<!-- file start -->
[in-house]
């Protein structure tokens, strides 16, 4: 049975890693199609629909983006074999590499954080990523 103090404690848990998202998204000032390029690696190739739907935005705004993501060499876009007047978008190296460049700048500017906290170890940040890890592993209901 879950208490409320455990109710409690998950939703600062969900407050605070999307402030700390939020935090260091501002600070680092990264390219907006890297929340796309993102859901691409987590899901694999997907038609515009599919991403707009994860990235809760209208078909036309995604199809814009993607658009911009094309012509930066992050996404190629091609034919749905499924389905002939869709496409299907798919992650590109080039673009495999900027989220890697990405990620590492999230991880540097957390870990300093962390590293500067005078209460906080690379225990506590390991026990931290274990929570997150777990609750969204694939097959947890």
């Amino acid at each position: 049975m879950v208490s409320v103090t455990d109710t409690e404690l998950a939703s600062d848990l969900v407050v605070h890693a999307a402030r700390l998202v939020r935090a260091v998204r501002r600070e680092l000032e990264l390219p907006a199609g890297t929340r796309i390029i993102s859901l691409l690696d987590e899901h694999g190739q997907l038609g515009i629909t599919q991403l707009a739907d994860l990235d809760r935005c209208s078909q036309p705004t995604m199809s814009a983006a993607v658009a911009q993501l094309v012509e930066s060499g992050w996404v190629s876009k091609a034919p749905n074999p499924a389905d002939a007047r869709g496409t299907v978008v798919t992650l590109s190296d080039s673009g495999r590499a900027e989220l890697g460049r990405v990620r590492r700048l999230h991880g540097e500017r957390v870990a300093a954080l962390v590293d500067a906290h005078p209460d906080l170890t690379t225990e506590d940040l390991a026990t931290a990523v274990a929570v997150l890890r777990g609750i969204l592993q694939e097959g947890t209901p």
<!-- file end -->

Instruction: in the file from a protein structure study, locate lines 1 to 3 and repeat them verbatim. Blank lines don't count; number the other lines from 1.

[in-house]
């Protein structure tokens, strides 16, 4: 049975890693199609629909983006074999590499954080990523 103090404690848990998202998204000032390029690696190739739907935005705004993501060499876009007047978008190296460049700048500017906290170890940040890890592993209901 879950208490409320455990109710409690998950939703600062969900407050605070999307402030700390939020935090260091501002600070680092990264390219907006890297929340796309993102859901691409987590899901694999997907038609515009599919991403707009994860990235809760209208078909036309995604199809814009993607658009911009094309012509930066992050996404190629091609034919749905499924389905002939869709496409299907798919992650590109080039673009495999900027989220890697990405990620590492999230991880540097957390870990300093962390590293500067005078209460906080690379225990506590390991026990931290274990929570997150777990609750969204694939097959947890």
């Amino acid at each position: 049975m879950v208490s409320v103090t455990d109710t409690e404690l998950a939703s600062d848990l969900v407050v605070h890693a999307a402030r700390l998202v939020r935090a260091v998204r501002r600070e680092l000032e990264l390219p907006a199609g890297t929340r796309i390029i993102s859901l691409l690696d987590e899901h694999g190739q997907l038609g515009i629909t599919q991403l707009a739907d994860l990235d809760r935005c209208s078909q036309p705004t995604m199809s814009a983006a993607v658009a911009q993501l094309v012509e930066s060499g992050w996404v190629s876009k091609a034919p749905n074999p499924a389905d002939a007047r869709g496409t299907v978008v798919t992650l590109s190296d080039s673009g495999r590499a900027e989220l890697g460049r990405v990620r590492r700048l999230h991880g540097e500017r957390v870990a300093a954080l962390v590293d500067a906290h005078p209460d906080l170890t690379t225990e506590d940040l390991a026990t931290a990523v274990a929570v997150l890890r777990g609750i969204l592993q694939e097959g947890t209901p």